Bacterial Cell Surface Adsorption of Rare Earth Elements

Tuesday, 15 December 2015
Poster Hall (Moscone South)
Yongqin Jiao1, Dan Park1, David Reed2, Yoshiko Fujita3, Mimi Yung1, Andre Anderko4 and Ali Eslamimanesh4, (1)Lawrence Livermore National Laboratory, Livermore, CA, United States, (2)Idaho National Lab, Idaho falls, ID, United States, (3)Idaho National Laboratory, Idaho Falls, ID, United States, (4)OLI Systems, Inc., Cedar Knolls, NJ, United States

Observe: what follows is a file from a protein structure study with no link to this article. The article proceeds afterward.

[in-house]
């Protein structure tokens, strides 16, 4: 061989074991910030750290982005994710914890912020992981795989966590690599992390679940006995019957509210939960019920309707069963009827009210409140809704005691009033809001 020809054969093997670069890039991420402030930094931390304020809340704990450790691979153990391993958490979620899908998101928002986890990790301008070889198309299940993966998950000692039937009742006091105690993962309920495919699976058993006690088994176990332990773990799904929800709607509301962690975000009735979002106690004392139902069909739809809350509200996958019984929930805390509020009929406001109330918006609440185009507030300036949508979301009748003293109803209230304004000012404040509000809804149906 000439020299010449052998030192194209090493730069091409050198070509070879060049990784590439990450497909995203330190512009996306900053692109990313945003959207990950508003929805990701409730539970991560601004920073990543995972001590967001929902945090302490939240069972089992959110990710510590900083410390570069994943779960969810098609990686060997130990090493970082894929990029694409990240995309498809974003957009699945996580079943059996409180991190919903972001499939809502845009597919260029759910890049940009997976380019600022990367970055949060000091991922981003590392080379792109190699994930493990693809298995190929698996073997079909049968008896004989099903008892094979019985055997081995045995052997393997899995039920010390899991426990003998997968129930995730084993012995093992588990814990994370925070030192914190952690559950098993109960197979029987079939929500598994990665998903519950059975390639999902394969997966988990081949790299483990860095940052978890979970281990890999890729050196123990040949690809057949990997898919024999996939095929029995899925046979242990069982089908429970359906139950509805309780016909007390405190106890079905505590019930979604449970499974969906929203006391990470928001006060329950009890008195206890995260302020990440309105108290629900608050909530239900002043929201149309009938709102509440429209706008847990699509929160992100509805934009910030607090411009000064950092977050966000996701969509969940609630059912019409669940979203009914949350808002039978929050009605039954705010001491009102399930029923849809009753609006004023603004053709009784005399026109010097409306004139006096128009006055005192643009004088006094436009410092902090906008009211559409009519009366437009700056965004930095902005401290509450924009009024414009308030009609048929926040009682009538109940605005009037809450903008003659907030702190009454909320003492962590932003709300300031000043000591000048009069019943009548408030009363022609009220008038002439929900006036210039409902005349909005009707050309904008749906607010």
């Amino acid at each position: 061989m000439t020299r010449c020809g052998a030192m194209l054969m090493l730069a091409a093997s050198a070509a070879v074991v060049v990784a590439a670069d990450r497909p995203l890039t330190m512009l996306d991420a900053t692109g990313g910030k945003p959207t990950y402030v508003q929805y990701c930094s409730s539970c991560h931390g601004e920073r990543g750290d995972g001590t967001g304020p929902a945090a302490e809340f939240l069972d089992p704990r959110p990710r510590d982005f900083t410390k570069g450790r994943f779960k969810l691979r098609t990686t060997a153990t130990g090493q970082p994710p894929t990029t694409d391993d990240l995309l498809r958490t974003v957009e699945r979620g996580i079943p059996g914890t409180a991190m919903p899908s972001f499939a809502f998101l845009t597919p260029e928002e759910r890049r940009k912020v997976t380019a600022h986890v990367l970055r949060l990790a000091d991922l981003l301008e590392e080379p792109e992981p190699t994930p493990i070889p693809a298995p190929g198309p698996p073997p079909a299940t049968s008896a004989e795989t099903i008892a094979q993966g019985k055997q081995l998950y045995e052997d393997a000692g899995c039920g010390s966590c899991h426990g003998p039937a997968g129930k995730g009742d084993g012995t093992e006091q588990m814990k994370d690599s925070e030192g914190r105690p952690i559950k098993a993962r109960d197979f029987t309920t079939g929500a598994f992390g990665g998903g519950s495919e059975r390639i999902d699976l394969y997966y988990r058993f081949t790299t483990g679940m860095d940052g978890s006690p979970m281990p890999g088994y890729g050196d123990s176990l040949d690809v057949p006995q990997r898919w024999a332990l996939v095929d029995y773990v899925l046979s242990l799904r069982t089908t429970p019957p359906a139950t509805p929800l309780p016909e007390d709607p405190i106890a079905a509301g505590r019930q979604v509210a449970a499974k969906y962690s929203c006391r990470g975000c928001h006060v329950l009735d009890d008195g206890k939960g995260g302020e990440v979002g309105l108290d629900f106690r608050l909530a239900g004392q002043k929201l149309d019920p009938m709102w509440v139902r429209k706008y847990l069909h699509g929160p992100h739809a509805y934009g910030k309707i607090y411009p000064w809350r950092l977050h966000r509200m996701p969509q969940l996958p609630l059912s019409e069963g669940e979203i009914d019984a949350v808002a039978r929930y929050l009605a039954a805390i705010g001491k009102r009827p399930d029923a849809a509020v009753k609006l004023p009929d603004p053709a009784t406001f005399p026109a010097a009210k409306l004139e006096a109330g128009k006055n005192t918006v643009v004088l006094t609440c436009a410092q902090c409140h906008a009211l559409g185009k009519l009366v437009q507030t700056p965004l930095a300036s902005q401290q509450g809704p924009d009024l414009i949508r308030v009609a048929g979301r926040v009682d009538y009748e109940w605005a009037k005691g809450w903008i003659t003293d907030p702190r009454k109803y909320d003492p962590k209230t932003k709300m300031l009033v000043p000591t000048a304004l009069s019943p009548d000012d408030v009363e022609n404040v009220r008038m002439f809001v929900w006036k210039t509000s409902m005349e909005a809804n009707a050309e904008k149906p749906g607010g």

Rare earth elements (REE) play a critical role in many emerging clean energy technologies, including high-power magnets, wind turbines, solar panels, hybrid/electric vehicle batteries and lamp phosphors. In order to sustain demand for such technologies given current domestic REE shortages, there is a need to develop new approaches for ore processing/refining and recycling of REE-containing materials. To this end, we have developed a microbially-mediated bioadsorption strategy with application towards enrichment of REE from complex mixtures. Specifically, the bacterium Caulobacter crescentus was genetically engineered to display lanthanide binding tags (LBTs), short peptides that possess high affinity and specificity for rare earth elements, on its cell surface S-layer protein. Under optimal conditions, LBT-displayed cells adsorbed greater than 5-fold more REE than control cells lacking LBTs. Competition binding experiments with a selection of REEs demonstrated that our engineered cells could facilitate separation of light- from heavy- REE. Importantly, binding of REE onto our engineered strains was much more favorable compared to non-REE metals. Finally, REE bound to the cell surface could be stripped off using citrate, providing an effective and non-toxic REE recovery method. Together, this data highlights the potential of our approach for selective REE enrichment from REE containing mixtures.